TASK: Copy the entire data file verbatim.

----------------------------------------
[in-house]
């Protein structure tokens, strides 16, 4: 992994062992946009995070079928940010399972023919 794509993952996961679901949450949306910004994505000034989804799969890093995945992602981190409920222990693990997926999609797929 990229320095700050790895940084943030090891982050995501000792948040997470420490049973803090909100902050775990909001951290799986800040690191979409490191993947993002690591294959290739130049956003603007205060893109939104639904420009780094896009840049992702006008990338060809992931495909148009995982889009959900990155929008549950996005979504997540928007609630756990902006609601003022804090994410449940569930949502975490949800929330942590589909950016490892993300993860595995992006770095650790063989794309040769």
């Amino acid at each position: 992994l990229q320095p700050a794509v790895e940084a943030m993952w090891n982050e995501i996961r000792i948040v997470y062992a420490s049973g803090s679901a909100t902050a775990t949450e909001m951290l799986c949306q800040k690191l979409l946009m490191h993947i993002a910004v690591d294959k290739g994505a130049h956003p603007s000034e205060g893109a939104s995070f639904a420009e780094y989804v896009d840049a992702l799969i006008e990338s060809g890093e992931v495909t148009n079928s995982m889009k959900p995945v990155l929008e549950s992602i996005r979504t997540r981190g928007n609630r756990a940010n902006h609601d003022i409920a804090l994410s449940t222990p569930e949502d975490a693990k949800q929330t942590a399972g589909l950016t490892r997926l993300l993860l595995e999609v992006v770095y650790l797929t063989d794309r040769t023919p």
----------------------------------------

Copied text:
[in-house]
């Protein structure tokens, strides 16, 4: 992994062992946009995070079928940010399972023919 794509993952996961679901949450949306910004994505000034989804799969890093995945992602981190409920222990693990997926999609797929 990229320095700050790895940084943030090891982050995501000792948040997470420490049973803090909100902050775990909001951290799986800040690191979409490191993947993002690591294959290739130049956003603007205060893109939104639904420009780094896009840049992702006008990338060809992931495909148009995982889009959900990155929008549950996005979504997540928007609630756990902006609601003022804090994410449940569930949502975490949800929330942590589909950016490892993300993860595995992006770095650790063989794309040769």
């Amino acid at each position: 992994l990229q320095p700050a794509v790895e940084a943030m993952w090891n982050e995501i996961r000792i948040v997470y062992a420490s049973g803090s679901a909100t902050a775990t949450e909001m951290l799986c949306q800040k690191l979409l946009m490191h993947i993002a910004v690591d294959k290739g994505a130049h956003p603007s000034e205060g893109a939104s995070f639904a420009e780094y989804v896009d840049a992702l799969i006008e990338s060809g890093e992931v495909t148009n079928s995982m889009k959900p995945v990155l929008e549950s992602i996005r979504t997540r981190g928007n609630r756990a940010n902006h609601d003022i409920a804090l994410s449940t222990p569930e949502d975490a693990k949800q929330t942590a399972g589909l950016t490892r997926l993300l993860l595995e999609v992006v770095y650790l797929t063989d794309r040769t023919p």